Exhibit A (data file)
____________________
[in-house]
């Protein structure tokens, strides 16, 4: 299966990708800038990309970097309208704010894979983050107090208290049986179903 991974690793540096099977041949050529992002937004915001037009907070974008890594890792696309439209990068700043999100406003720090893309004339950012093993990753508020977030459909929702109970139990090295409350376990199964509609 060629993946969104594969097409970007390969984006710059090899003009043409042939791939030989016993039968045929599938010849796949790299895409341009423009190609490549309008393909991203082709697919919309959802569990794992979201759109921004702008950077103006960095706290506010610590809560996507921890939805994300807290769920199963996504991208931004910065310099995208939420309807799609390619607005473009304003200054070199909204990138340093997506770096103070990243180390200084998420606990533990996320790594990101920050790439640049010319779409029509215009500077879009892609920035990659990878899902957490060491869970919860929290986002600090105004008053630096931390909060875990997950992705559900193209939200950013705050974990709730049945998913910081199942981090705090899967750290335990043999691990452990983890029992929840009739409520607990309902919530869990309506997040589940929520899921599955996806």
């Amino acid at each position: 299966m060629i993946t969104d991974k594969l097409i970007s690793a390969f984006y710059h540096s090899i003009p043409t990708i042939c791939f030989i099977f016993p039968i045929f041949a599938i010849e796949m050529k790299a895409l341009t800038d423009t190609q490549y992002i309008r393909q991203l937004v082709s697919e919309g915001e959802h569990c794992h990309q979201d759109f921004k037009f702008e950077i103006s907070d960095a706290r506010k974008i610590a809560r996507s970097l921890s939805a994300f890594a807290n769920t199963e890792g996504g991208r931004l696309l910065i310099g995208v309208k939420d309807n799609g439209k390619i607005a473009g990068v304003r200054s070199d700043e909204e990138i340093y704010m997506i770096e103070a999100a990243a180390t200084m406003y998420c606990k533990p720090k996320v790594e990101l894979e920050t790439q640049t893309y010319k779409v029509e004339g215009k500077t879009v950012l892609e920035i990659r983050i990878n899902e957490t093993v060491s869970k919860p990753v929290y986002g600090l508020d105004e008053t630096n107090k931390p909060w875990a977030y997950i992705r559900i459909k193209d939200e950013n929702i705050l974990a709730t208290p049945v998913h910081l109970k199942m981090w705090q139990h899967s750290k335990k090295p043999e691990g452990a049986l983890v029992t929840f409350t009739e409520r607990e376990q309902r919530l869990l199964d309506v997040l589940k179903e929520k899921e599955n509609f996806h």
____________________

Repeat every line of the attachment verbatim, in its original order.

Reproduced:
[in-house]
């Protein structure tokens, strides 16, 4: 299966990708800038990309970097309208704010894979983050107090208290049986179903 991974690793540096099977041949050529992002937004915001037009907070974008890594890792696309439209990068700043999100406003720090893309004339950012093993990753508020977030459909929702109970139990090295409350376990199964509609 060629993946969104594969097409970007390969984006710059090899003009043409042939791939030989016993039968045929599938010849796949790299895409341009423009190609490549309008393909991203082709697919919309959802569990794992979201759109921004702008950077103006960095706290506010610590809560996507921890939805994300807290769920199963996504991208931004910065310099995208939420309807799609390619607005473009304003200054070199909204990138340093997506770096103070990243180390200084998420606990533990996320790594990101920050790439640049010319779409029509215009500077879009892609920035990659990878899902957490060491869970919860929290986002600090105004008053630096931390909060875990997950992705559900193209939200950013705050974990709730049945998913910081199942981090705090899967750290335990043999691990452990983890029992929840009739409520607990309902919530869990309506997040589940929520899921599955996806």
């Amino acid at each position: 299966m060629i993946t969104d991974k594969l097409i970007s690793a390969f984006y710059h540096s090899i003009p043409t990708i042939c791939f030989i099977f016993p039968i045929f041949a599938i010849e796949m050529k790299a895409l341009t800038d423009t190609q490549y992002i309008r393909q991203l937004v082709s697919e919309g915001e959802h569990c794992h990309q979201d759109f921004k037009f702008e950077i103006s907070d960095a706290r506010k974008i610590a809560r996507s970097l921890s939805a994300f890594a807290n769920t199963e890792g996504g991208r931004l696309l910065i310099g995208v309208k939420d309807n799609g439209k390619i607005a473009g990068v304003r200054s070199d700043e909204e990138i340093y704010m997506i770096e103070a999100a990243a180390t200084m406003y998420c606990k533990p720090k996320v790594e990101l894979e920050t790439q640049t893309y010319k779409v029509e004339g215009k500077t879009v950012l892609e920035i990659r983050i990878n899902e957490t093993v060491s869970k919860p990753v929290y986002g600090l508020d105004e008053t630096n107090k931390p909060w875990a977030y997950i992705r559900i459909k193209d939200e950013n929702i705050l974990a709730t208290p049945v998913h910081l109970k199942m981090w705090q139990h899967s750290k335990k090295p043999e691990g452990a049986l983890v029992t929840f409350t009739e409520r607990e376990q309902r919530l869990l199964d309506v997040l589940k179903e929520k899921e599955n509609f996806h």